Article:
Honors | People and Animals (COLL)
E104 | 26053 | Laura Scheiber

Lecture MW 10:10-11:00am
Discussion W 4:00-4:50pm

Are we as humans separate from animals or are we all in it
together?  In this course, students will explore how other cultures
have addressed this question using archaeology, ethnography,
historical texts, and literature.  We will explore how people’s
interactions with animals are varied and unique across cultures and
through time, and how anthropologists specifically have tried to
address these issues.  Portions of the course will be devoted to
food and identity; hunting and herding; domestication; pets as
companions; symbolism in art and culture; use of animals as
laborers, in captivity, and on display; origins of the American
conservation movement; ethics of medical research; animals as
pathways of disease; and human interactions with living primates.
This course will include contemporary examples from across the
globe, as well as historical examples in Native North America,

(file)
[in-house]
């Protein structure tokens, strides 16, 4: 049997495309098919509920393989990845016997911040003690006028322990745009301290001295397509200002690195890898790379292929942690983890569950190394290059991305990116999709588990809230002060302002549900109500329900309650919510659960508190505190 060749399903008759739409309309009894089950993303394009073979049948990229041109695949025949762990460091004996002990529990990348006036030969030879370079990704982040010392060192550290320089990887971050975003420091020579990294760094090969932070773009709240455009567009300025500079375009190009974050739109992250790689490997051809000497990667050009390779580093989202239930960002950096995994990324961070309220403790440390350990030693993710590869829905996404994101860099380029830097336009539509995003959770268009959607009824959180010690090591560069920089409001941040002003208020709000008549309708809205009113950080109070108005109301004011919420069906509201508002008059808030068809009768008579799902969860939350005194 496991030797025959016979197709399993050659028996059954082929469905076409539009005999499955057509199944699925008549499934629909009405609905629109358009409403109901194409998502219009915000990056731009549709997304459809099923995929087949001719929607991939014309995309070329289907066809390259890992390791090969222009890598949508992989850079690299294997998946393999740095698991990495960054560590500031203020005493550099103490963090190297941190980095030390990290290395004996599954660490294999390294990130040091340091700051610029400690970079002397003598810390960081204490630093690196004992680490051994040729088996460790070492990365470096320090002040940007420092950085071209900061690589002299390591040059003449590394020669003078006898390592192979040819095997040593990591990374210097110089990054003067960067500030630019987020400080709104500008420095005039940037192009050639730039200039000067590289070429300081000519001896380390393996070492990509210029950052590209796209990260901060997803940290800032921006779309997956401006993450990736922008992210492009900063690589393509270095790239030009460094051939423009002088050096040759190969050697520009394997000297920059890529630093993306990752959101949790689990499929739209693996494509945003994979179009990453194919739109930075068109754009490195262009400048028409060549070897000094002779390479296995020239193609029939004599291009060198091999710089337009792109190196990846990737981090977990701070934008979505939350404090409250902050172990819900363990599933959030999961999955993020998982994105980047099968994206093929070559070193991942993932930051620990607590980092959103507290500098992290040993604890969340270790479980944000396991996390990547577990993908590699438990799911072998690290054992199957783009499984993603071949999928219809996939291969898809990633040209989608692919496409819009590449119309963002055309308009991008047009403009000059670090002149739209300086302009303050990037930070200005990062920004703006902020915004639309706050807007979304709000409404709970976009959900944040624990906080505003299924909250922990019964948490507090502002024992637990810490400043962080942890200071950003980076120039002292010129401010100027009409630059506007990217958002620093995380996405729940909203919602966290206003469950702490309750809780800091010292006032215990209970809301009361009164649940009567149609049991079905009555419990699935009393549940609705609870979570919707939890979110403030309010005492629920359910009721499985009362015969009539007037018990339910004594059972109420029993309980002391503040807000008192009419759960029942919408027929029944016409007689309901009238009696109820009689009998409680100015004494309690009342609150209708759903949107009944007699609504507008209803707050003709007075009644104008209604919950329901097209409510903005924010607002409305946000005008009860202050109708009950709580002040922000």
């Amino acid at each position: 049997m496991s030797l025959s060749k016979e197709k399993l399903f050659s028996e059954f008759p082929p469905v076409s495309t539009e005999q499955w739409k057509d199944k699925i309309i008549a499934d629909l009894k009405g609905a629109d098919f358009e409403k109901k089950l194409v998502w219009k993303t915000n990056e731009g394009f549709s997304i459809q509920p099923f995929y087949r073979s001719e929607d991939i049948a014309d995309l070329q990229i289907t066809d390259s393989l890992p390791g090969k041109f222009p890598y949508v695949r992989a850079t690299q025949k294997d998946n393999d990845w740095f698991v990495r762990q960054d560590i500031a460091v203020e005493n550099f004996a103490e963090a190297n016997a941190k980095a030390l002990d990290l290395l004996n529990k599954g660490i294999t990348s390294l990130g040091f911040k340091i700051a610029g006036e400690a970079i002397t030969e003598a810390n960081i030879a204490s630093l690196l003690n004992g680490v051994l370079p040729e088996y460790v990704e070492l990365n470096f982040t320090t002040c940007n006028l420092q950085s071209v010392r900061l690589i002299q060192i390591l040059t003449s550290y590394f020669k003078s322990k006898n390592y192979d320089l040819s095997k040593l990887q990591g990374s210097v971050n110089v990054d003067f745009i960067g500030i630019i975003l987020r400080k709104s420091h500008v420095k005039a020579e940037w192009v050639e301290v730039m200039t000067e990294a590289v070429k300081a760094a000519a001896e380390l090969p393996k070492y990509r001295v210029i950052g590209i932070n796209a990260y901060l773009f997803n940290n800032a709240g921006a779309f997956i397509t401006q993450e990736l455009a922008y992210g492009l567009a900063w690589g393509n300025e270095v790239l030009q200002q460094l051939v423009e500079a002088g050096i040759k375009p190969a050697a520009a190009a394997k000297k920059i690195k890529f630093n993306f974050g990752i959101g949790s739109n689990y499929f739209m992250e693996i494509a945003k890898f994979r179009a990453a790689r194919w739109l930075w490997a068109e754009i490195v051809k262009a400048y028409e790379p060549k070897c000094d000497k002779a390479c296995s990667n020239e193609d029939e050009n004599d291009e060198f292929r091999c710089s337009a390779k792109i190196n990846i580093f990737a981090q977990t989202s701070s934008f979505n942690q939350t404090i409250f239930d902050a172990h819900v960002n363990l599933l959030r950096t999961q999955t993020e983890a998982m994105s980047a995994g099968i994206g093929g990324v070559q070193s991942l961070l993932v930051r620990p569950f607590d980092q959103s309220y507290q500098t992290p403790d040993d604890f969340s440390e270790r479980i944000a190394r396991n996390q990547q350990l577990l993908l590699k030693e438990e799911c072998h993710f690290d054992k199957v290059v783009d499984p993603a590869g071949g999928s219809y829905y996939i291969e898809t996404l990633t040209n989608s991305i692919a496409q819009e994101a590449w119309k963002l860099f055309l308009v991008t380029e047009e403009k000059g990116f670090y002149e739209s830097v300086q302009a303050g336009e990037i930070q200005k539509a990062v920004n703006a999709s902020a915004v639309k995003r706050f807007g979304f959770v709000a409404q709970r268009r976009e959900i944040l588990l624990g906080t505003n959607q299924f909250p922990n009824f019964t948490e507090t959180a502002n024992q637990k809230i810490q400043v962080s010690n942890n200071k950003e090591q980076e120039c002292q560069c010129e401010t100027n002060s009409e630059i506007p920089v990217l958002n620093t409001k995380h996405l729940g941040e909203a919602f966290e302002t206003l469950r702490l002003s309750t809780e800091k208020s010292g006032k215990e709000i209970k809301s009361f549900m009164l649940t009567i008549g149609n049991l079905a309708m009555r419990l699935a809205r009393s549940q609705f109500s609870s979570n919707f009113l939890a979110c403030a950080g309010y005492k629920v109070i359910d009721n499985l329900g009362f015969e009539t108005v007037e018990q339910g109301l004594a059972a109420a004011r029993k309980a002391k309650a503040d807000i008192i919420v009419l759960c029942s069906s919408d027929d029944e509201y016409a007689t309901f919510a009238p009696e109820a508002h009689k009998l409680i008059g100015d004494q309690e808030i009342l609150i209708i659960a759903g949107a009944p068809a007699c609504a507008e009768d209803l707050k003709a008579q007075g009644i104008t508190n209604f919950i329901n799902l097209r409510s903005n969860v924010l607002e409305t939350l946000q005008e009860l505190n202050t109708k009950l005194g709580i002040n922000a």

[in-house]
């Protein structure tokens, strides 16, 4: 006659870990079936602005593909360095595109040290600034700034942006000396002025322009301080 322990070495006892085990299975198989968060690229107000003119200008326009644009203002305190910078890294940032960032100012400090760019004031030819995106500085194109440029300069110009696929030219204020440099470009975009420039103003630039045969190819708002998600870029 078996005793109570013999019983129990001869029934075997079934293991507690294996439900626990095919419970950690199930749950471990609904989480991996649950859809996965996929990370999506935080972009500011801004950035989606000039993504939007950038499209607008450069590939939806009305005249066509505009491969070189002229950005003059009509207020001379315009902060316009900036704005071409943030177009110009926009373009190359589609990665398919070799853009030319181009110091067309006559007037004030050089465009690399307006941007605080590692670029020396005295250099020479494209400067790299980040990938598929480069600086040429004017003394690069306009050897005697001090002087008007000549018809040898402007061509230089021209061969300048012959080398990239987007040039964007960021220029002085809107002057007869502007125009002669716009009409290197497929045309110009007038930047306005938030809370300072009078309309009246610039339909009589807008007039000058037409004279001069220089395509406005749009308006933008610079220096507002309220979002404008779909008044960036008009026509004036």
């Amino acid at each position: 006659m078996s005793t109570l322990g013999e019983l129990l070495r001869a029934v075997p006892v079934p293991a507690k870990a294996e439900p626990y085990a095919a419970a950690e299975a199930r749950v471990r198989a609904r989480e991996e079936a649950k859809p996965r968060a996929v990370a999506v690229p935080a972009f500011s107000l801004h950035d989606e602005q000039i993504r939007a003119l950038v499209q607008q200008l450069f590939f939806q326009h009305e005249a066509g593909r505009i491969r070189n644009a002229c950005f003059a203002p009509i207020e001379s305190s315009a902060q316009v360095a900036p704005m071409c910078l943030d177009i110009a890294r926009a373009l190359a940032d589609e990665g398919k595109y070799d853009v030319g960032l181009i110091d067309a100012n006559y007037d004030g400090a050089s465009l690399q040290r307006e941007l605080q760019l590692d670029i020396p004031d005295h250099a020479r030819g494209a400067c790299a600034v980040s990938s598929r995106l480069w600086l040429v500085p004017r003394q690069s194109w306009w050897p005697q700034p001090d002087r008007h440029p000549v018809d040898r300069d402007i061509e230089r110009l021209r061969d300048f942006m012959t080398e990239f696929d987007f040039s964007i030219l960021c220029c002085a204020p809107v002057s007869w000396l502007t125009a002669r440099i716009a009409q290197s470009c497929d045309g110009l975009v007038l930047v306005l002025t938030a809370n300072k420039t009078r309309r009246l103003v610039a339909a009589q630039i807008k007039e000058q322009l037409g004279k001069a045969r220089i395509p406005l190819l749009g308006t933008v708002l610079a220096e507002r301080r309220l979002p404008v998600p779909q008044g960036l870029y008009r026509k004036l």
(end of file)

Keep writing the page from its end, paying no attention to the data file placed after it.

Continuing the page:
Native South America, Southeast Asia, and Ice Age Europe.  This
course will be interdisciplinary in focus and will introduce
students to perspectives on human interactions with animals within
anthropology, archaeology, biology, zoology, history, and the
humanities.  Sections will include discussions, debates, and hands-
on components.

This class is approved for Credit for the Anthropology Minor,
Science and Social Medicine Minor, and as a College of Arts and
Sciences Topics Course.

The honors college section of COLL E104 will meet for a weekly
discussion section in which students will have an opportunity to
participate in more critical assessments of case studies and in a
rotation through the Indiana University Zooarchaeology Laboratory.
Students will also become participant observers at local sites of
people-animal interaction, which may include the Monroe County
humane society, PALS (people and animal learning services), and the
Indianapolis Zoo.